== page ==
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Brave Body Classroom: Lessons from Custom PT in NYC!


With the amount of stress we put on our bodies every day, you’d think it would be common sense that proper recovery is just as important to our health as the actual training and workouts we do.  But with lack of time, boredom, or just misinformation on the importance of recovery for our bodies, things like stretching, foam rolling, sports massages and physical therapy get kicked to the curb.

Since we’re a big fan of practicing what we preach over here at BBP, we thought it was time to give our own bodies a little TLC.  With all the miles we’ve been logging during the Brave Buddy Run Challenge, plus the stress of the NYRR Mini 10k last week, we knew our legs were aching for some recovery.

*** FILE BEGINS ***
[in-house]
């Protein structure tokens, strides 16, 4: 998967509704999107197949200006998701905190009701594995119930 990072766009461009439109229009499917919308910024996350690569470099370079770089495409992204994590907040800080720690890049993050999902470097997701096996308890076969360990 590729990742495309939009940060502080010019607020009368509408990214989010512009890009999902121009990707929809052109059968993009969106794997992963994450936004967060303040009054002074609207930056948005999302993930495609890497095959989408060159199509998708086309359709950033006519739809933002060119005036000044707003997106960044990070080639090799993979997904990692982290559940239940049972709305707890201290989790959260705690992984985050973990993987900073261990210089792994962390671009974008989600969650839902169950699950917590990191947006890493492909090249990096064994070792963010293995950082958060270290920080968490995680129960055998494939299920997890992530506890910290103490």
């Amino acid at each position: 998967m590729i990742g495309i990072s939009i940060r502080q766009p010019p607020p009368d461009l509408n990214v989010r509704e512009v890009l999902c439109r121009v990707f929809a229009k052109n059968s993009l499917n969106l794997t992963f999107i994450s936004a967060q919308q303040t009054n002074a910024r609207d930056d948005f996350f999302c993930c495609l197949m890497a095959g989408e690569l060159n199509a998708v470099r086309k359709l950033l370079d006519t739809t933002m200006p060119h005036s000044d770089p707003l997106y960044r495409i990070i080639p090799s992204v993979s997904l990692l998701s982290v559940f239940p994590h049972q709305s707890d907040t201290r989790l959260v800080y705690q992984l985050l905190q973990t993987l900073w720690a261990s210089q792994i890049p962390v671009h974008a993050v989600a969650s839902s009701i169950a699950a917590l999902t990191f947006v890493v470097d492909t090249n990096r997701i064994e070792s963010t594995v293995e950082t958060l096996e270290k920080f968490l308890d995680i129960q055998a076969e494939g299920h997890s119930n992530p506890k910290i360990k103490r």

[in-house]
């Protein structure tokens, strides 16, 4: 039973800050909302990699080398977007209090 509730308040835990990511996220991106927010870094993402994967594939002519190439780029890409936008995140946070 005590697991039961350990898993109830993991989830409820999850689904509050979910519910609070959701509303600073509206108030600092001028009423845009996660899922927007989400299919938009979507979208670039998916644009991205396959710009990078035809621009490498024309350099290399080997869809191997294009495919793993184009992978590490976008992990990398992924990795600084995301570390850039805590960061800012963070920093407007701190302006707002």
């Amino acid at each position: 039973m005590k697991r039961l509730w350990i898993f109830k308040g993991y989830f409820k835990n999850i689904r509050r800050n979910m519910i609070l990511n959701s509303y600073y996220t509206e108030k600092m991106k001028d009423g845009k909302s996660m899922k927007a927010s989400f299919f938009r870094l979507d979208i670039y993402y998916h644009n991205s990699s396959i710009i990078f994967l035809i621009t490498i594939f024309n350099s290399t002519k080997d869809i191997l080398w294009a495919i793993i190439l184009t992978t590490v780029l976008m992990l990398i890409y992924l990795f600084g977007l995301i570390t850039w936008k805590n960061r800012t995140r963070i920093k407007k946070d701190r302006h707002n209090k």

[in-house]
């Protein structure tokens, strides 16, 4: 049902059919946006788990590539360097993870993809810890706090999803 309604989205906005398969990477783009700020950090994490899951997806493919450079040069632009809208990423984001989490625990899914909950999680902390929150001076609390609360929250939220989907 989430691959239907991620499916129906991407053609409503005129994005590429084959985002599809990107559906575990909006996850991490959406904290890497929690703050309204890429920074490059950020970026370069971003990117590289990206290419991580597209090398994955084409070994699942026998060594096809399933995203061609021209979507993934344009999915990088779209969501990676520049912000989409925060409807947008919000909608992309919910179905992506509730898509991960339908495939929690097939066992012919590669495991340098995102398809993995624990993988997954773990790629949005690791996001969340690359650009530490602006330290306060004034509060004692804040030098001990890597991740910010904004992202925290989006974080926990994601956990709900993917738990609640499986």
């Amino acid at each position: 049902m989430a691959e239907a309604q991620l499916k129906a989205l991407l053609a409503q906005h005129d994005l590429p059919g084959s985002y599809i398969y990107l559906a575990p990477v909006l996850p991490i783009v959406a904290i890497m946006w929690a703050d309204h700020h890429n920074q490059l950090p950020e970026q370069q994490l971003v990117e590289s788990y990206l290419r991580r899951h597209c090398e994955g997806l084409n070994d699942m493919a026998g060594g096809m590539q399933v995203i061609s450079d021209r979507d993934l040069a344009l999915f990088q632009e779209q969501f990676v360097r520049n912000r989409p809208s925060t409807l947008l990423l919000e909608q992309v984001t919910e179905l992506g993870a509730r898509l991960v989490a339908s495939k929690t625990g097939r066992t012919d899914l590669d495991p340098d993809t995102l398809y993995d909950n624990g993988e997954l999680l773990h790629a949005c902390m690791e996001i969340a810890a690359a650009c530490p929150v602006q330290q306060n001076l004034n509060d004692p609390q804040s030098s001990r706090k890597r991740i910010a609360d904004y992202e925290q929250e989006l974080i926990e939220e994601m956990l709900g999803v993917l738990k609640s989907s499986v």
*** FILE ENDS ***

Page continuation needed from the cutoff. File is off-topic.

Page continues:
That’s why when our good friend and run coach Vinnie Miliano highly recommended we take a trip a Custom PT we jumped at the chance.


Custom PT is a physical therapy and performance center for active New Yorkers.  Whether you’re an occasional jogger or a professional athlete, Custom PT and it’s super smartie pants staff is there to offer you everything from biochemical running analysis, customized running program design, VO2 Max testing, massage therapy, acupuncture and physical therapy.  Basically, Custom PT is your one-stop shop if you’re looking to perform at the top of your game and keep your body in tip-top shape.

We met with the owner and creator of Custom PT Wendy Winn and her staff of amazing PTs to talk to her about the importance of recovery for runners and get a little taste of what they offer.  Here’s what Wendy taught us:

  • Bones under stress (weight bearing activity such as running) need time to re-build. (As of yet, us humans have not discovered a way to lay down bone quicker!) Overdoing the stress on bone results in bone stress reactions which lead to fractures. Not enough recovery = stress fracture.
  • Recovery is important for runners on the muscular level, bone level, nervous system level, and physiological level.